3 takeaways after the Bruins’ 4-1 loss to the Penguins

The Bruins outshot the Penguins 43-26.

Pittsburgh Penguins' Marcus Pettersson, center, checks Boston Bruins' Karson Kuhlman (83) during the third period of an NHL hockey game, Monday, March 15, 2021 in Pittsburgh. The Penguins won 4-1. (AP Photo/Keith Srakocic) (AP Photo/Keith Srakocic

The effort was there. The results weren’t.

Monday’s 4-1 loss to the red-hot Pittsburgh Penguins provided another instance to justify Don Sweeney’s need to shake things up with his Boston Bruins squad.

Bruce Cassidy’s bunch outshot the Penguins, 43-26. The Bruins looked far more crisper in the attacking end compared to Saturday’s 4-0 setback to the New York Rangers. They struck first on Matt Grzelcyk’s power play blast from the point. They remained assertive offensively after Jaroslav Halak allowed a pair of soft goals late in the first period to Evan Rodrigues and Sidney Crosby.

These may provide some building blocks as the two teams meet again Tuesday at PPG Paints Arena. Yet, the ongoing 5v5 struggles and secondary scoring conundrum continue to rear their ugly head.


Here’s what we learned after Pittsburgh’s sixth straight win and Boston’s seventh loss in its last 10 games.

Bruins don’t return the favor for Halak

With Tuukka Rask still nursing a lingering injury sustained in the March 7 loss to the lowly New Jersey Devils, the Bruins turned to Halak for his lengthiest run of starts this season. Halak did everything he could to keep his team in striking distance in the shootout loss to the Islanders. He followed that up with a shutout against the Rangers. But his teammates left him out to dry two days later in an uninspiring loss to the same Blueshirts bunch.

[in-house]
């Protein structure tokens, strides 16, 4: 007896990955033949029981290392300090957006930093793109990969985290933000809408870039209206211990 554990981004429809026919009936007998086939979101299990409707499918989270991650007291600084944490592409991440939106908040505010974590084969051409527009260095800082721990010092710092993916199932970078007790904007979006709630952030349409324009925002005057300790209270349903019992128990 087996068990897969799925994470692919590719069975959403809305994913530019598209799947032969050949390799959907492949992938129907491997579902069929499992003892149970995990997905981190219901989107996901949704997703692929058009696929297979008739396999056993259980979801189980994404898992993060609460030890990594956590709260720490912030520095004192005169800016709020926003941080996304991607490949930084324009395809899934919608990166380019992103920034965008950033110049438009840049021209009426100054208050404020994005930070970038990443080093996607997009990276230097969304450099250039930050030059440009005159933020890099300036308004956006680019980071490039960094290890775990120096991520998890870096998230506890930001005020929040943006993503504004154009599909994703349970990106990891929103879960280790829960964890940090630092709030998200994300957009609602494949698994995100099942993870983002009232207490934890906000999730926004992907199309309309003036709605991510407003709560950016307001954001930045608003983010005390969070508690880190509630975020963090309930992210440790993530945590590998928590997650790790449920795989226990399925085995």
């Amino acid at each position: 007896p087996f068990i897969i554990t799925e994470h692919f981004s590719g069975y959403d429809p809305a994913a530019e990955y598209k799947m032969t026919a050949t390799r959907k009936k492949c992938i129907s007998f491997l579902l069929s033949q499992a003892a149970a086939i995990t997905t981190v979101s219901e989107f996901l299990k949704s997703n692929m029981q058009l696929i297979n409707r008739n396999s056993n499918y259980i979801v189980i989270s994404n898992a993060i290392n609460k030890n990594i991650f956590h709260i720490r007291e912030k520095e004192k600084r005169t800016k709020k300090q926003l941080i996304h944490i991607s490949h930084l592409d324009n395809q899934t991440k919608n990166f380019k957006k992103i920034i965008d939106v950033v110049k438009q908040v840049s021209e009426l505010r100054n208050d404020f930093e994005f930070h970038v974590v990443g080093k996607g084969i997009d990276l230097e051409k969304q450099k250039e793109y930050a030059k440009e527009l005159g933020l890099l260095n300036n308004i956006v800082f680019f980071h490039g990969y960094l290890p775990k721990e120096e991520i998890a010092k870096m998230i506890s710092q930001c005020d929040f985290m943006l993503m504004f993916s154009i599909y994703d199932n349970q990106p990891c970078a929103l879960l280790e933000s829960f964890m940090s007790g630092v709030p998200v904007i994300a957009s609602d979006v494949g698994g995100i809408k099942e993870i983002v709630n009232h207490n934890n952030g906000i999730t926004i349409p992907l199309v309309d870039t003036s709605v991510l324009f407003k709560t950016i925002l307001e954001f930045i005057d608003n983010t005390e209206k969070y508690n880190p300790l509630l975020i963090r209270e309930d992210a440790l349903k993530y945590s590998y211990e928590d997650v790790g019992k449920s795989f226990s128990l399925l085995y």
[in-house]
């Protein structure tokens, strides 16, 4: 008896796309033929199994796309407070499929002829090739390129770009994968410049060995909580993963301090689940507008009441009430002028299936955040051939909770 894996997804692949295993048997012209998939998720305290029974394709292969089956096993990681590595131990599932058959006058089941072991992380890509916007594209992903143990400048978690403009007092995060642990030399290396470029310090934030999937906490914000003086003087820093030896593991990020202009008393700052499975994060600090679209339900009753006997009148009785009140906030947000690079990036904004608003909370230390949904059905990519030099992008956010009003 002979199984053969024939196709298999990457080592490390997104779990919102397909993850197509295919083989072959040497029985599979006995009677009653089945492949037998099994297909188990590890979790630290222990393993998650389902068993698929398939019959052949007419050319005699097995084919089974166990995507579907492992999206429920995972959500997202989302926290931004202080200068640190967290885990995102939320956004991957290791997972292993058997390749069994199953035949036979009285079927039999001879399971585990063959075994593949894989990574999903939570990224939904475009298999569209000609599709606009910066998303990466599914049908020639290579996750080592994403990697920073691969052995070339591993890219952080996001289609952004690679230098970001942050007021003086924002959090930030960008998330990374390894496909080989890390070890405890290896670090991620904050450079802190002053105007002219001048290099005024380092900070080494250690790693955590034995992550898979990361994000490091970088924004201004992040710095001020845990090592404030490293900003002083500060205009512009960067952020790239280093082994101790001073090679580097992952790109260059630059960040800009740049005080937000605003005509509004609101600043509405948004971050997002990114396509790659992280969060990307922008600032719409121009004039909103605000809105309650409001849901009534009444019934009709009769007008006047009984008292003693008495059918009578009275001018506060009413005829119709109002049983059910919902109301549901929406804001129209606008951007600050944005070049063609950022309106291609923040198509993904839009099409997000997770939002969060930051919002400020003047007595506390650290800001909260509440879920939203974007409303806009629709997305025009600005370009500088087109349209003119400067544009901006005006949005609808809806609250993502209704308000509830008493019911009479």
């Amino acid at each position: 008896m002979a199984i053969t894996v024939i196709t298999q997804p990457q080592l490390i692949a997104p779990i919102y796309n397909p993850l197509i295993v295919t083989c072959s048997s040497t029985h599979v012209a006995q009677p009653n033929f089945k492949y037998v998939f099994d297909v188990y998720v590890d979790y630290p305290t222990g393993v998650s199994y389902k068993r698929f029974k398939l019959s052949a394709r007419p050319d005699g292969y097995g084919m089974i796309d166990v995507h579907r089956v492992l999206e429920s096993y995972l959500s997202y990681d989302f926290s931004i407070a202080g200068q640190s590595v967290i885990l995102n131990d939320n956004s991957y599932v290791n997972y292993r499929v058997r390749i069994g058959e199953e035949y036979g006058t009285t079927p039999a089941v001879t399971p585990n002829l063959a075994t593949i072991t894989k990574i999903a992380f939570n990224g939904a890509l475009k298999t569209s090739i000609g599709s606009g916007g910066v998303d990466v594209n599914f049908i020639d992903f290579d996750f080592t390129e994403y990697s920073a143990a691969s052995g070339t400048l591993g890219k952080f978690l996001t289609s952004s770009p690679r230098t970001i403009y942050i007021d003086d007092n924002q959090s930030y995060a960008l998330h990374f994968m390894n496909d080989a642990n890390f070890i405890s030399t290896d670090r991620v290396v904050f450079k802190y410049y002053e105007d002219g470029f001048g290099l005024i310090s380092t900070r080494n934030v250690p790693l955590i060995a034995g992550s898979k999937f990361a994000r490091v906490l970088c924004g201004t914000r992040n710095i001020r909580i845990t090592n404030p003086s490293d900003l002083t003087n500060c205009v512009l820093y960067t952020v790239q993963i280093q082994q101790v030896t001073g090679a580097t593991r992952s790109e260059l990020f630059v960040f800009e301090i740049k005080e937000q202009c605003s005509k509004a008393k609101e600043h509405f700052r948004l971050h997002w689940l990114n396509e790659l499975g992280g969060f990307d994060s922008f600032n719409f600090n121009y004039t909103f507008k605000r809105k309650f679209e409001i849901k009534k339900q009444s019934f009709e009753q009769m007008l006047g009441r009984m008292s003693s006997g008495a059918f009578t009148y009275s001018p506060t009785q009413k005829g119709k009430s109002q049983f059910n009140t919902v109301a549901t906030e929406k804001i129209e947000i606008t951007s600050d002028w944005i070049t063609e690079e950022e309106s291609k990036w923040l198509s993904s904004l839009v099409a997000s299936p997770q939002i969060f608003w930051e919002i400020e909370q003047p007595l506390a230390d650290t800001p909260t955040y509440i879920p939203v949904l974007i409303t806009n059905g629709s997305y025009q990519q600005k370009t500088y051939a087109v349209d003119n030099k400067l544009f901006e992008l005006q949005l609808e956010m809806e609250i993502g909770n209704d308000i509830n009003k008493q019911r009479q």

Halak didn’t have his sharpest outing in his fourth straight start. His glove malfunction on Rodrigues’ second tally of the season and soft goal on Crosby’s bad-angle shot put the Bruins in catchup mode a mere 1:43 apart late in the opening stanza.

The Bruins encountered some lags in scoring chances in the second period. They still generated quality opportunities in the final 40 minutes, only to run into a hot goalie in Tristian Jarry (42 saves). An untimely roughing penalty by Connor Clifton and Evgeni Malkin’s ensuing power play midway through the middle stanza put a struggling Boston bunch further behind.

Surely they could’ve used another save or two from Halak (22 saves) in that opening stanza. But Halak’s teammates couldn’t pick him up following his hiccups.


“He wasn’t good in the first period, and he’s played a lot of hockey for us lately — a lot of good hockey — so you have to pushback, right?” Cassidy said. “I mean, he’s bailed us out a ton of times. So, in a 2-1 game, you feel like you came in and at least played as well as they have — if not better — so you keep pushing.

“Where I’m disappointed is we got away from our game in the second period in terms of playing forward against a team that can really skate. We brought pucks back, and then Clifton has to take a penalty because of that, and they scored. Now the game is two goals…and then some things go through your head again.”

The Penguins aim for their seventh straight win on Tuesday. Halak will earn a much-needed break, paving the way for either Jeremy Swayman or Dan Vladar.